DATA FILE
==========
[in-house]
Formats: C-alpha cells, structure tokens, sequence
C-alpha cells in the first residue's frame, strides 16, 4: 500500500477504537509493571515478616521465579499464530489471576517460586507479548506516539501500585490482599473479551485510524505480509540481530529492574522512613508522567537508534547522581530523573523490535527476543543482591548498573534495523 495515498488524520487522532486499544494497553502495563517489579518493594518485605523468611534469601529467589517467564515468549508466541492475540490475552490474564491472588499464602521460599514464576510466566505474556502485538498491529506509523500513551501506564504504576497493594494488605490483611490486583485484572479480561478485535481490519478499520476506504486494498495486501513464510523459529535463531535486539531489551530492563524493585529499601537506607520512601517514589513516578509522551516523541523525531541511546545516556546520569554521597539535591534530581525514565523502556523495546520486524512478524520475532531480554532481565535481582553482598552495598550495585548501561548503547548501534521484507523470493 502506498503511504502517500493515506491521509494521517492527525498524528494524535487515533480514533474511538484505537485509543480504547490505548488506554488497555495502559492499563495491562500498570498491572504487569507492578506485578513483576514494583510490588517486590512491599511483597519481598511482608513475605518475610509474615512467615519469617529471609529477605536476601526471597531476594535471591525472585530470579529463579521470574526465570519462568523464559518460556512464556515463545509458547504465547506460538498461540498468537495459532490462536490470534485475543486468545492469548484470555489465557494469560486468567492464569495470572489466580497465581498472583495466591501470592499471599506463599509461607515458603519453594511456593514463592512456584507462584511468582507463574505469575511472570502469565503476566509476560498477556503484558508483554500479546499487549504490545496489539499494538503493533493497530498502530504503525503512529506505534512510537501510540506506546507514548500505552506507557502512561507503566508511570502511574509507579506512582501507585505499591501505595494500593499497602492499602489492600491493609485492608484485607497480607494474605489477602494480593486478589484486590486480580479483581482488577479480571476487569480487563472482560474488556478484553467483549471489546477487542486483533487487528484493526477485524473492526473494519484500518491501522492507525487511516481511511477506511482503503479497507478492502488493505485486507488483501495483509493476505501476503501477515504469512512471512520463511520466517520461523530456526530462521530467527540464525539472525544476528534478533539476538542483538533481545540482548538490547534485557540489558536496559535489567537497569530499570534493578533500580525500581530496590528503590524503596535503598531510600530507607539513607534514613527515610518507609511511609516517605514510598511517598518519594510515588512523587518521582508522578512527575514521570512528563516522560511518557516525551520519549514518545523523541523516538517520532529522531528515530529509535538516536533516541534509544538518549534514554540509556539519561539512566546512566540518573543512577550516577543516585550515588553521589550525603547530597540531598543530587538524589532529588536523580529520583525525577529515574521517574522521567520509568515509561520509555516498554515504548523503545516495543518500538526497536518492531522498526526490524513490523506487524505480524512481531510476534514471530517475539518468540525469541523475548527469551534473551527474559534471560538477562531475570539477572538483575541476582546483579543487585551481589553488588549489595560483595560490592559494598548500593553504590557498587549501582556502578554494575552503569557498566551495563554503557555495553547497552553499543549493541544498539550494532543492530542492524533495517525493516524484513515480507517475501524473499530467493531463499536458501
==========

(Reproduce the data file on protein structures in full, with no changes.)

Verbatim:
[in-house]
Formats: C-alpha cells, structure tokens, sequence
C-alpha cells in the first residue's frame, strides 16, 4: 500500500477504537509493571515478616521465579499464530489471576517460586507479548506516539501500585490482599473479551485510524505480509540481530529492574522512613508522567537508534547522581530523573523490535527476543543482591548498573534495523 495515498488524520487522532486499544494497553502495563517489579518493594518485605523468611534469601529467589517467564515468549508466541492475540490475552490474564491472588499464602521460599514464576510466566505474556502485538498491529506509523500513551501506564504504576497493594494488605490483611490486583485484572479480561478485535481490519478499520476506504486494498495486501513464510523459529535463531535486539531489551530492563524493585529499601537506607520512601517514589513516578509522551516523541523525531541511546545516556546520569554521597539535591534530581525514565523502556523495546520486524512478524520475532531480554532481565535481582553482598552495598550495585548501561548503547548501534521484507523470493 502506498503511504502517500493515506491521509494521517492527525498524528494524535487515533480514533474511538484505537485509543480504547490505548488506554488497555495502559492499563495491562500498570498491572504487569507492578506485578513483576514494583510490588517486590512491599511483597519481598511482608513475605518475610509474615512467615519469617529471609529477605536476601526471597531476594535471591525472585530470579529463579521470574526465570519462568523464559518460556512464556515463545509458547504465547506460538498461540498468537495459532490462536490470534485475543486468545492469548484470555489465557494469560486468567492464569495470572489466580497465581498472583495466591501470592499471599506463599509461607515458603519453594511456593514463592512456584507462584511468582507463574505469575511472570502469565503476566509476560498477556503484558508483554500479546499487549504490545496489539499494538503493533493497530498502530504503525503512529506505534512510537501510540506506546507514548500505552506507557502512561507503566508511570502511574509507579506512582501507585505499591501505595494500593499497602492499602489492600491493609485492608484485607497480607494474605489477602494480593486478589484486590486480580479483581482488577479480571476487569480487563472482560474488556478484553467483549471489546477487542486483533487487528484493526477485524473492526473494519484500518491501522492507525487511516481511511477506511482503503479497507478492502488493505485486507488483501495483509493476505501476503501477515504469512512471512520463511520466517520461523530456526530462521530467527540464525539472525544476528534478533539476538542483538533481545540482548538490547534485557540489558536496559535489567537497569530499570534493578533500580525500581530496590528503590524503596535503598531510600530507607539513607534514613527515610518507609511511609516517605514510598511517598518519594510515588512523587518521582508522578512527575514521570512528563516522560511518557516525551520519549514518545523523541523516538517520532529522531528515530529509535538516536533516541534509544538518549534514554540509556539519561539512566546512566540518573543512577550516577543516585550515588553521589550525603547530597540531598543530587538524589532529588536523580529520583525525577529515574521517574522521567520509568515509561520509555516498554515504548523503545516495543518500538526497536518492531522498526526490524513490523506487524505480524512481531510476534514471530517475539518468540525469541523475548527469551534473551527474559534471560538477562531475570539477572538483575541476582546483579543487585551481589553488588549489595560483595560490592559494598548500593553504590557498587549501582556502578554494575552503569557498566551495563554503557555495553547497552553499543549493541544498539550494532543492530542492524533495517525493516524484513515480507517475501524473499530467493531463499536458501